Point Barrow

Barrow

[bar-oh]
noun
1.
Also called Barrow-in-Furness [bar-oh-in-fur-nis] . a seaport in Cumbria, in NW England.
2.
the N tip of Alaska: the northernmost point of the U.S.
3.
a town in N Alaska, S of Barrow Point: site of a government science-research center.
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Based on the Random House Dictionary, © Random House, Inc. 2014.
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Collins
World English Dictionary
barrow1 (ˈbærəʊ)
 
n
1.  wheelbarrow See handbarrow
2.  Also called: barrowful the amount contained in or on a barrow
3.  chiefly (Brit) a handcart, typically having two wheels and a canvas roof, used esp by street vendors
4.  dialect (Northern English) concern or business (esp in the phrases that's not my barrow, that's just my barrow)
5.  dialect (Irish), (Scot) into one's barrow suited to one's interests or desires
 
[Old English bearwe; related to Old Norse bararbier, Old High German bāra]

barrow2 (ˈbærəʊ)
 
n
a heap of earth placed over one or more prehistoric tombs, often surrounded by ditches. Long barrows are elongated Neolithic mounds usually covering stone burial chambers; round barrows are Bronze Age, covering burials or cremations
 
[Old English beorg; related to Old Norse bjarg, Gothic bairgahei hill, Old High German berg mountain]

barrow3 (ˈbærəʊ)
 
n
a castrated pig
 
[Old English bearg; related to Old Norse börgr, Old High German barug]

Barrow (ˈbærəʊ)
 
n
1.  a river in SE Ireland, rising in the Slieve Bloom Mountains and flowing south to Waterford Harbour. Length: about 193 km (120 miles)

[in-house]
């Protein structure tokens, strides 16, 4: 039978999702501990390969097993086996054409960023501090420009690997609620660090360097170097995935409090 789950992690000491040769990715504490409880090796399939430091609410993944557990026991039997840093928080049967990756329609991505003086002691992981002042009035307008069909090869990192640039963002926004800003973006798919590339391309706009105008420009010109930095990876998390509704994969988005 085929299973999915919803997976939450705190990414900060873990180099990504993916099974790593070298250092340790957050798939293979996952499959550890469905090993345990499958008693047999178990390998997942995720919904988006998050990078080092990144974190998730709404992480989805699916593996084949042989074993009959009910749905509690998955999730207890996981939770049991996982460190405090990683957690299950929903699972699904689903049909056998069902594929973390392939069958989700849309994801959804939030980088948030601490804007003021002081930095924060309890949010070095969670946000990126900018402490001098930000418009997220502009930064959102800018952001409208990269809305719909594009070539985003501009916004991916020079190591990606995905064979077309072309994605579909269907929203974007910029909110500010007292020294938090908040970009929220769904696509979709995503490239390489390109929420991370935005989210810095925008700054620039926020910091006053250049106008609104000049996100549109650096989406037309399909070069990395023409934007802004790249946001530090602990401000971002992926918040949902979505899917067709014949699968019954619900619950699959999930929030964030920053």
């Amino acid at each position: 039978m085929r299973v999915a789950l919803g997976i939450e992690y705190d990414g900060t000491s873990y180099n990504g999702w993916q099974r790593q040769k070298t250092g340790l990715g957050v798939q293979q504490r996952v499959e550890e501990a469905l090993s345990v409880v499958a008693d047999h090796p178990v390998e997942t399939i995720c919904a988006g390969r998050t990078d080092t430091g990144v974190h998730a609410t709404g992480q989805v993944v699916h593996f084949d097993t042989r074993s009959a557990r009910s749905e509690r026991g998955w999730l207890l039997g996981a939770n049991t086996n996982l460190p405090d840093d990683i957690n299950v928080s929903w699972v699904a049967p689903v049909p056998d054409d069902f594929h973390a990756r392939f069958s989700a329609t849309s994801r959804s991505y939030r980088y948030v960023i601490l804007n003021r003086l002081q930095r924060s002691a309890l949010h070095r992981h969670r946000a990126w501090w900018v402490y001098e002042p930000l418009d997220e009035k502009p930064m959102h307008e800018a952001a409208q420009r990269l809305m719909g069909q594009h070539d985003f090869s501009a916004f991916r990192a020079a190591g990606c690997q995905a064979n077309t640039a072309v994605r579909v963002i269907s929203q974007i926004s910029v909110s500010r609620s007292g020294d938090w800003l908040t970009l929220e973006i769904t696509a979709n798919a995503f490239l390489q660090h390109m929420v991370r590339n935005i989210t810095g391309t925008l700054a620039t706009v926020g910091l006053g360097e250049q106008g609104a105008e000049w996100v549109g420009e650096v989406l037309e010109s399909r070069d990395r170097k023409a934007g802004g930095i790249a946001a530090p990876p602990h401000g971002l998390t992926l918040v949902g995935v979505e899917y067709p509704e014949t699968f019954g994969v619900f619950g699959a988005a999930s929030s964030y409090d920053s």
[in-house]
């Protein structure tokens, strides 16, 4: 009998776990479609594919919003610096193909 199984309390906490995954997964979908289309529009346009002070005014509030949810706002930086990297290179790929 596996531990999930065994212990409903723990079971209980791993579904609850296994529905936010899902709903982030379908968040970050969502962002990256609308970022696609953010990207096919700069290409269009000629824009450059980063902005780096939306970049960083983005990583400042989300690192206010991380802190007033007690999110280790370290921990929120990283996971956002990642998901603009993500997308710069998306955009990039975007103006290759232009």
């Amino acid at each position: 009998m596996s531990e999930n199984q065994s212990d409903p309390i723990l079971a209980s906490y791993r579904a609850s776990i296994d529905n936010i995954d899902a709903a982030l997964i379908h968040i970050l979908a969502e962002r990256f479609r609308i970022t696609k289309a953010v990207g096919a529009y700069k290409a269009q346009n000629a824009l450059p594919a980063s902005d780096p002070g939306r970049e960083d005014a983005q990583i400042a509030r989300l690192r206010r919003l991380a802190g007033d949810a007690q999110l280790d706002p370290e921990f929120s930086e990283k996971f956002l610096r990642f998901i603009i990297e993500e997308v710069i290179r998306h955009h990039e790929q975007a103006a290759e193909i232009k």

2.  Barrow-in-Furness See Barrow Point

Collins English Dictionary - Complete & Unabridged 10th Edition
2009 © William Collins Sons & Co. Ltd. 1979, 1986 © HarperCollins
Publishers 1998, 2000, 2003, 2005, 2006, 2007, 2009
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Etymonline
Word Origin & History

barrow
"vehicle for carrying a load," c.1300, barewe, probably from an unrecorded O.E. *bearwe "basket, barrow," from beran "to bear, to carry" (see bear (v.)).

barrow
"mound," O.E. beorg (W.Saxon), berg (Anglian) "hill," from P.Gmc. *bergaz (cf. O.S., O.Fris., O.H.G. berg "mountain," O.N. bjarg "rock"), from PIE base *bheregh- "high, elevated" (cf. O.C.S. bregu "mountain, height," O.Ir. brigh "mountain," Skt. b'rhant "high," O.Pers. bard- "be high"). Obsolete except
in place-names and southwest England dialect by 1400; revived by archaeology. Barrow-wight first recorded 1891.
Online Etymology Dictionary, © 2010 Douglas Harper
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Encyclopedia Britannica
Encyclopedia

point barrow

northernmost point of Alaska, U.S., situated on the Arctic Ocean. Archaeological evidence dates human habitation (by Inupiaq Eskimos) in the area from about AD 500. The headland was explored in 1826 by Frederick W. Beechey and named for Sir John Barrow, British promoter of Arctic exploration; its Inupiaq name is Ukpeagvik, meaning "Place Where Owls Are Hunted." Once important in Arctic aviation, it was the departure point of Sir George Hubert Wilkins's flight (1928) over the North Pole and was the site of the air crash (1935) that killed Will Rogers and Wiley Post (for whom the city of Barrow's airport is jointly named). Point Barrow was the site of a U.S. Navy Arctic research station from the 1940s to 1980, when the station was closed. The area has vast oil and gas deposits and is the northernmost tip of the massive National Petroleum Reserve

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Encyclopedia Britannica, 2008. Encyclopedia Britannica Online.
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